Homebase: Vancouver, BC
Regions Available: Lower Mainland, Fraser Valley &, Howe Sound, Vancouver Island Lower, Vancouver Island North, Interior, North, Kootenays, Virtual
Kutapira is a marimba and percussion ensemble formed in 2005 in East Vancouver. The band is made up of five musicians, ages 25-30, who started playing this fusion of world music when they were kids over 15 years ago. At the core of this band is the marimba music of Zimbabwe, fused with West African djembe, Afro-cuban conga’s and timbales and traditional drum kit which provides a steady driving groove. All members switch seamlessly between marimba and percussion.There is a magic created at the shows between audience and band members. From toddlers to young adults, from senior’s to elementary school students, the energy and unique musical fusion, has been able to ignite something within people of all ages and from all walks of life.
School Year: 23-24
Offered Languages: English
Grade Suitability: K - 12
Duration: 30-45 minutes or 1 hour
Tech Requirements: https://1drv.ms/i/s!ApIHH3HR8PAagV4nZvzjRhO4i6Ah?e=ArC5m5
Available Formats: In Person
We have worked through Art Starts approximately 10 years ago... we toured all over BC playing in over 300 schools. The show is a live music performance with some interactive elements as well as an educational component that teaches students about the various percussion instruments that we play.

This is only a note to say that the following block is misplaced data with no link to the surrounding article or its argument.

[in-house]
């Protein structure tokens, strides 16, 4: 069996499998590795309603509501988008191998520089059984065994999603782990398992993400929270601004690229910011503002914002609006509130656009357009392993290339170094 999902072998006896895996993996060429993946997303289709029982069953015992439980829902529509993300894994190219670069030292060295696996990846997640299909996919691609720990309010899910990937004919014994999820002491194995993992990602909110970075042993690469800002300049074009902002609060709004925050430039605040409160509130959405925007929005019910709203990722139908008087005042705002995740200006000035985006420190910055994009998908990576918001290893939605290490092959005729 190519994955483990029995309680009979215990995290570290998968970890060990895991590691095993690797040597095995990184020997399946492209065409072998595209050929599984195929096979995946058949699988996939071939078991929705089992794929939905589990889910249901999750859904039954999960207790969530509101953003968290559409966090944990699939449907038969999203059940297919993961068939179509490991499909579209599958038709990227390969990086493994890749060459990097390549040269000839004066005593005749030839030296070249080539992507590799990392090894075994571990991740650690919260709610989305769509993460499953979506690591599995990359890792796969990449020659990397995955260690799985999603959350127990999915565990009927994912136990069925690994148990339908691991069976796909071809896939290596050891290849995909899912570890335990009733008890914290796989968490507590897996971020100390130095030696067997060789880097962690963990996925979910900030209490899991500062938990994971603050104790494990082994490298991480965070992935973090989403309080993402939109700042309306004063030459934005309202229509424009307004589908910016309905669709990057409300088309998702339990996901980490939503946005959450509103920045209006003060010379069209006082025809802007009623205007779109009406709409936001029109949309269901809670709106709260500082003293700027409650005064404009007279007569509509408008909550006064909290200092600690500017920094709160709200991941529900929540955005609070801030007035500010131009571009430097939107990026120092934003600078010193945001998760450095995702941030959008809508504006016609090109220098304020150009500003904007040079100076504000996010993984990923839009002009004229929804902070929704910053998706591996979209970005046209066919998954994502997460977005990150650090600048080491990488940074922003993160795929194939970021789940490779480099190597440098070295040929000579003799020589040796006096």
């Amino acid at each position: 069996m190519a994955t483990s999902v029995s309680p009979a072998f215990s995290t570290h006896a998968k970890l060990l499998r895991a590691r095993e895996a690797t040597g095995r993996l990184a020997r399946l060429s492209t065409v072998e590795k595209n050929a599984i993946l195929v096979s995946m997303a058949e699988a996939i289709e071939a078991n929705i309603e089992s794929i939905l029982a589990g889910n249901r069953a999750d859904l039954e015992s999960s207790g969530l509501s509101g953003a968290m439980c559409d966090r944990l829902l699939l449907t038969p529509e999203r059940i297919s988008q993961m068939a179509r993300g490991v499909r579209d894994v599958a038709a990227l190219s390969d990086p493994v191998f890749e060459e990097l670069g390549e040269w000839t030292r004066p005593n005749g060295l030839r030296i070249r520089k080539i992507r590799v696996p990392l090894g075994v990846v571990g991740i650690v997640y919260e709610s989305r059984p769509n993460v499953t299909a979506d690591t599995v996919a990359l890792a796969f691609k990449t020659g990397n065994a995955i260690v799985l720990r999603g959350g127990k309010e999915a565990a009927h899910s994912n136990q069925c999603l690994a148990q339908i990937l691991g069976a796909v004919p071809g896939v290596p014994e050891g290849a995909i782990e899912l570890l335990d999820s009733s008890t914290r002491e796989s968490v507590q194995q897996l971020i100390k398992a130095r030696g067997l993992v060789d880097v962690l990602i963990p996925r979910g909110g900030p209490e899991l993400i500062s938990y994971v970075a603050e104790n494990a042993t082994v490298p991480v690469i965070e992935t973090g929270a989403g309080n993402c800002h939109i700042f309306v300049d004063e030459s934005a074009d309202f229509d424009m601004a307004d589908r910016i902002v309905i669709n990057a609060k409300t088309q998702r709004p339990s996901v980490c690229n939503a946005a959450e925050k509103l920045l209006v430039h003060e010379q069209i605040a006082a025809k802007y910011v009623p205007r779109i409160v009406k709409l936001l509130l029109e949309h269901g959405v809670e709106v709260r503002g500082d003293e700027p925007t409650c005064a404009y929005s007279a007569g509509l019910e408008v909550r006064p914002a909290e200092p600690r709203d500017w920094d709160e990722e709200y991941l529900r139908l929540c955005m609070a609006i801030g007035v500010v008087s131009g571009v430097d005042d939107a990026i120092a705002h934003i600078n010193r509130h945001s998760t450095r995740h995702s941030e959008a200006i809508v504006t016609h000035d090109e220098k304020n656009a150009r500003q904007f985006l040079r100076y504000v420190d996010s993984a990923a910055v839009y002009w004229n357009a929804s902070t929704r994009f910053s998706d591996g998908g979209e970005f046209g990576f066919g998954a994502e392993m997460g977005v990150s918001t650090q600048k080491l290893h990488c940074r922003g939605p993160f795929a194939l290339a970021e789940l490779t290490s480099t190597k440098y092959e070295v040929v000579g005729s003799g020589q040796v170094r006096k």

“What a great group to work with in all aspects. The school shows were fantastic with a great reception from each school and very positive reviews. The Saturday evening show was also fantastic, and I had about 10 students in attendance which is a new record for the Concert Society” – Malcolm Fleeton North Island Concert Society and SD 48
"I have a long history of witnessing and playing a variety of world music and I can attest that these "kids" can play - boy can they play! No matter their age, they've earned 'main stage' credibility” -Bill Usher, Executive Director, Kicking Horse Culture
The group has high youthful confident energy. I think the typical Latino beat might have even been sped up just slightly. It was a Latino beat on steroids, perhaps serendipitously alluding to how life in the modern world keeps moving faster and faster. A fundamental component of every type of artist’s development is to study the traditions of the past, but to evolve in some way into the present and become relevant. Kutapira is exemplary in this regard! Debra Lynn - North Island Gazette